Hamburg further explained at a conference on biomedical research the next week that her reorganization effort reflects the impact of a more globalized world for medical product development and production. Historically, ORA has fielded generalists able to inspect and evaluate a broad range of regulated products, but the modern era may require a more specialized regulatory staff. And while these issues have been addressed periodically by FDA Centers, including the Center for Drug Evaluation and Research (CDER), the PAG will seek a more cohesive approach that considers the differences and needs of all regulated product areas.

CDER director Janet Woodcock, who is on the PAG, sees its mission paralleling her initiative to modernize how CDER regulates pharmaceutical quality. Woodcock seeks to establish an Office of Pharmaceutical Quality (OPQ), which similarly would coordinate drug compliance activities with ORA and take steps to clarify roles and responsibilities of CDER offices and to establish metrics and accountability.

At the PDA/FDA joint regulatory conference Sept. 16, Woodcock emphasized that CDER has to change the way it regulates industry to ensure an agile manufacturing sector that can reliably produce quality medicines, with less extensive agency oversight. One innovation would be to reorganize the review of the manufacturing portion of drug applications according to dosage forms and their predictable “failure modes.” Most product recalls, she noted, involve formulation design problems, such as particulates in parenterals and dissolution failures with solid oral products. This approach will involve setting clinically relative specifications and identifying what changes raise risks for drug safety and efficacy – and what do not.

The PAG is slated to give Hamburg an initial plan for operational changes by early December. And CDER hopes that OPQ will become a reality early next year, said Keith Webber, acting director of CDER’s Office of Pharmaceutical Science, at the PDA conference. The reorganization process is slow, as CDER’s OPQ proposal requires approval by HHS officials and has to be vetted by the Office of Management and Budget; some members of Congress also may want to review how the changes could affect drug shortages and patient access to medicines.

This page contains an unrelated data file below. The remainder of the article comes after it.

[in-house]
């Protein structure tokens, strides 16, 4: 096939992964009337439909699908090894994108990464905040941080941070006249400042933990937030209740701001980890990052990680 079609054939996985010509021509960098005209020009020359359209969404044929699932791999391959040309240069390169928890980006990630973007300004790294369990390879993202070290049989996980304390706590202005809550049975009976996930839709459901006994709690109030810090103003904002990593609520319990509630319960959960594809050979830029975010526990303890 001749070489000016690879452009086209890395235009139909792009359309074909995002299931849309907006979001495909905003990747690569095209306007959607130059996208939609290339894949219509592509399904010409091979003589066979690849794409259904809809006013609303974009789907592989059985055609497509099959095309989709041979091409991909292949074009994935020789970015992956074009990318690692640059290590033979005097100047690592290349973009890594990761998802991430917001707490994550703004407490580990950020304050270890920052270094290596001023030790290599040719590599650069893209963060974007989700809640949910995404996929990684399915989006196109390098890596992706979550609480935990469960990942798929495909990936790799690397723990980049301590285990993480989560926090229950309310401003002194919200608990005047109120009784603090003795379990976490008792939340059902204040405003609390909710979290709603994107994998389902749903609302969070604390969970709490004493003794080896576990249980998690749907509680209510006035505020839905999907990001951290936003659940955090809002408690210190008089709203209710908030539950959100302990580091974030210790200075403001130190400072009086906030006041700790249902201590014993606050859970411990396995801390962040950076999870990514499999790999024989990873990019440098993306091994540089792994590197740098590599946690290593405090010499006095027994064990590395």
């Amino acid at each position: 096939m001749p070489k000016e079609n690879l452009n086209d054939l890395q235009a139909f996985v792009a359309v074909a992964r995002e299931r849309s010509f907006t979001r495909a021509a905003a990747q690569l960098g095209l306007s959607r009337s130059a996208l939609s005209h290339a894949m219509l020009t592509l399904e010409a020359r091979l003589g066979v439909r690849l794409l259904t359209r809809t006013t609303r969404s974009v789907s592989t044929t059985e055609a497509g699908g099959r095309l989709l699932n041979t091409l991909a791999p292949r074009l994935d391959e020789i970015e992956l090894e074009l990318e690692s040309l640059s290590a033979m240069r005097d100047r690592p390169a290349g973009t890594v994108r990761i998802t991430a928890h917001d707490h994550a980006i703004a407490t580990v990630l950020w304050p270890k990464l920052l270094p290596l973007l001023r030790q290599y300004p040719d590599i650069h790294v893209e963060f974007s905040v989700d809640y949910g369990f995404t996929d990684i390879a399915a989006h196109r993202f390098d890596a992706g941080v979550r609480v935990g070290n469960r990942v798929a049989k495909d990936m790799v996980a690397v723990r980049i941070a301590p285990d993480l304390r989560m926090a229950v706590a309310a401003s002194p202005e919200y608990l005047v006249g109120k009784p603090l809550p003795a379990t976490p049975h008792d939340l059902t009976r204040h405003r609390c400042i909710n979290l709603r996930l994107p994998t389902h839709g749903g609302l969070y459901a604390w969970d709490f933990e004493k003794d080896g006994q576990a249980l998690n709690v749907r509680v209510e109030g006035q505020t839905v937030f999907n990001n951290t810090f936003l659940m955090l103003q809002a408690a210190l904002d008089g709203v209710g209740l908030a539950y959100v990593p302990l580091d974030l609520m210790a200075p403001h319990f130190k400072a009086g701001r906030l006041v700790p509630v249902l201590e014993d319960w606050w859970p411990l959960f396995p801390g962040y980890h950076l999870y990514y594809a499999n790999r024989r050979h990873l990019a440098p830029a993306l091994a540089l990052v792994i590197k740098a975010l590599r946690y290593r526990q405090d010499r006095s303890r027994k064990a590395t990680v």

Advertising of Prescription Drugs – Keeping it Honest and Balanced

It is well known that the pharmaceutical industry spends billions each year on promoting their products, especially to healthcare professionals. In the US, a significant amount is also spent on direct advertising to consumers. In a report by the FDA on Keeping Drug Advertising Honest and Balanced, Thomas Abrams, director of the Office of Prescription Drug Promotion (OPDP), shares on how the agency “protects consumers from false and misleading ads for prescription drugs that appear on TV, radio, online and in print publications.” Read more »

Daiichi Sankyo Faces Gender Discrimination Lawsuit

Stephanie Sutton Pharm Tech EuropeSix current and former female pharmaceutical sales representatives have filed a $100-million gender discrimination lawsuit against Daiichi Sankyo in a US district court. The company employs around 3000 people in the US. Read more »

Justice Department Steps Up Focus on GMP Violations

Jill Wechsler Washington EditorFederal law enforcers are looking hard at pharmaceutical manufacturers that put consumers at risk by cutting corners on product quality and safety and violating current good manufacturing practices (cGMPs). The Department of Justice (DOJ) is “taking an especially hard look” at situations that compromise drug safety, identity and quality, explained DOJ deputy assistant attorney general Maame Ewusi-Mensah Frimpong at this week’s CBI Compliance Conference in Washington, D.C. Read more »

US Pharma Pricing Top Target for Medicare Cutbacks

Jill Wechsler Washington EditorIn the dog-eat-dog world of federal deficit reduction in the US, there seems to be one health-related spending cut with broad bi-partisan support:  require drug companies to give the federal government “a better deal on medications for low-income people on Medicare.” Nearly 70% of respondents  back this strategy, according to a survey sponsored by the Kaiser Family Foundation (KFF), the Robert Wood Johnson Foundation and the Harvard School of Public Health. That’s far more than the mere 32% who want to raise Medicare premiums or the 26% who support a higher Medicare eligibility age (67, up from 65 years). Read more »